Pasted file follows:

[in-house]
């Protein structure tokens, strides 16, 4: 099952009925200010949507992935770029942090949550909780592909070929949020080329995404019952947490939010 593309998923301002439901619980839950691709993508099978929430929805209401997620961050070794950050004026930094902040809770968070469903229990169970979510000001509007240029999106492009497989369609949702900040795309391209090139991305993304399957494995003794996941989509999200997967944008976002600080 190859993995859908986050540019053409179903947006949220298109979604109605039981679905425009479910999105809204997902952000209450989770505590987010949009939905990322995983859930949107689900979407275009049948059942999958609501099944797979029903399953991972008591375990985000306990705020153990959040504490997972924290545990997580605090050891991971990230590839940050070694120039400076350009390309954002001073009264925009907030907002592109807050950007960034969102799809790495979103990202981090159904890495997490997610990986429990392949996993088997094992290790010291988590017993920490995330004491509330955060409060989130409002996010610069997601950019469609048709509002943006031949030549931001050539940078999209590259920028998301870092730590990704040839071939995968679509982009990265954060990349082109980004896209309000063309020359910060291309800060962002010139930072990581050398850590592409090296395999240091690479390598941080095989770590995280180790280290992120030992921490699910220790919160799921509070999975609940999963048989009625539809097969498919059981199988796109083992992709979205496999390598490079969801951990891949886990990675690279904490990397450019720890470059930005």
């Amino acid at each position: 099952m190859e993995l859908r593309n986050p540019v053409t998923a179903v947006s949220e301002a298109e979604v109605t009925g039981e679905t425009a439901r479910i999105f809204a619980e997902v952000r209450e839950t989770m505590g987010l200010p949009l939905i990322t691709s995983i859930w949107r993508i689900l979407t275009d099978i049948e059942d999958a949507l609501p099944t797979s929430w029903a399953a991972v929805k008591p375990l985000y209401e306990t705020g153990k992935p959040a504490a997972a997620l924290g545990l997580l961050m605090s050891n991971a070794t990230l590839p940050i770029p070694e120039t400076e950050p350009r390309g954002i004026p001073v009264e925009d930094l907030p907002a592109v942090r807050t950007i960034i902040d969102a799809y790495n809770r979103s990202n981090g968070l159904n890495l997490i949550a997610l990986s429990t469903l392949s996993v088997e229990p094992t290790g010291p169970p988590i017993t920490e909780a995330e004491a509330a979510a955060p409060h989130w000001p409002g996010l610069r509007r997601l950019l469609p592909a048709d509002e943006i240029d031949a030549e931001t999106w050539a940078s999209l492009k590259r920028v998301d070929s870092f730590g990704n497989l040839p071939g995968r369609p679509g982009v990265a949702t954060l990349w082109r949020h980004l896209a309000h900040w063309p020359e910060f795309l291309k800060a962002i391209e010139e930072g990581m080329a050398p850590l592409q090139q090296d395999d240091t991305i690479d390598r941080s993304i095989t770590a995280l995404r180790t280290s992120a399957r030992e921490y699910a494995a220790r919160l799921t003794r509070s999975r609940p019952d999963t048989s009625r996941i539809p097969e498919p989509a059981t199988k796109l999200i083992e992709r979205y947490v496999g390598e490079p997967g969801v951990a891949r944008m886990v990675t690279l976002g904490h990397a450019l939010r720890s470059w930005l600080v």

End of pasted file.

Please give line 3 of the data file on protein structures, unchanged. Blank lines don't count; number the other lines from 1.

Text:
């Amino acid at each position: 099952m190859e993995l859908r593309n986050p540019v053409t998923a179903v947006s949220e301002a298109e979604v109605t009925g039981e679905t425009a439901r479910i999105f809204a619980e997902v952000r209450e839950t989770m505590g987010l200010p949009l939905i990322t691709s995983i859930w949107r993508i689900l979407t275009d099978i049948e059942d999958a949507l609501p099944t797979s929430w029903a399953a991972v929805k008591p375990l985000y209401e306990t705020g153990k992935p959040a504490a997972a997620l924290g545990l997580l961050m605090s050891n991971a070794t990230l590839p940050i770029p070694e120039t400076e950050p350009r390309g954002i004026p001073v009264e925009d930094l907030p907002a592109v942090r807050t950007i960034i902040d969102a799809y790495n809770r979103s990202n981090g968070l159904n890495l997490i949550a997610l990986s429990t469903l392949s996993v088997e229990p094992t290790g010291p169970p988590i017993t920490e909780a995330e004491a509330a979510a955060p409060h989130w000001p409002g996010l610069r509007r997601l950019l469609p592909a048709d509002e943006i240029d031949a030549e931001t999106w050539a940078s999209l492009k590259r920028v998301d070929s870092f730590g990704n497989l040839p071939g995968r369609p679509g982009v990265a949702t954060l990349w082109r949020h980004l896209a309000h900040w063309p020359e910060f795309l291309k800060a962002i391209e010139e930072g990581m080329a050398p850590l592409q090139q090296d395999d240091t991305i690479d390598r941080s993304i095989t770590a995280l995404r180790t280290s992120a399957r030992e921490y699910a494995a220790r919160l799921t003794r509070s999975r609940p019952d999963t048989s009625r996941i539809p097969e498919p989509a059981t199988k796109l999200i083992e992709r979205y947490v496999g390598e490079p997967g969801v951990a891949r944008m886990v990675t690279l976002g904490h990397a450019l939010r720890s470059w930005l600080v």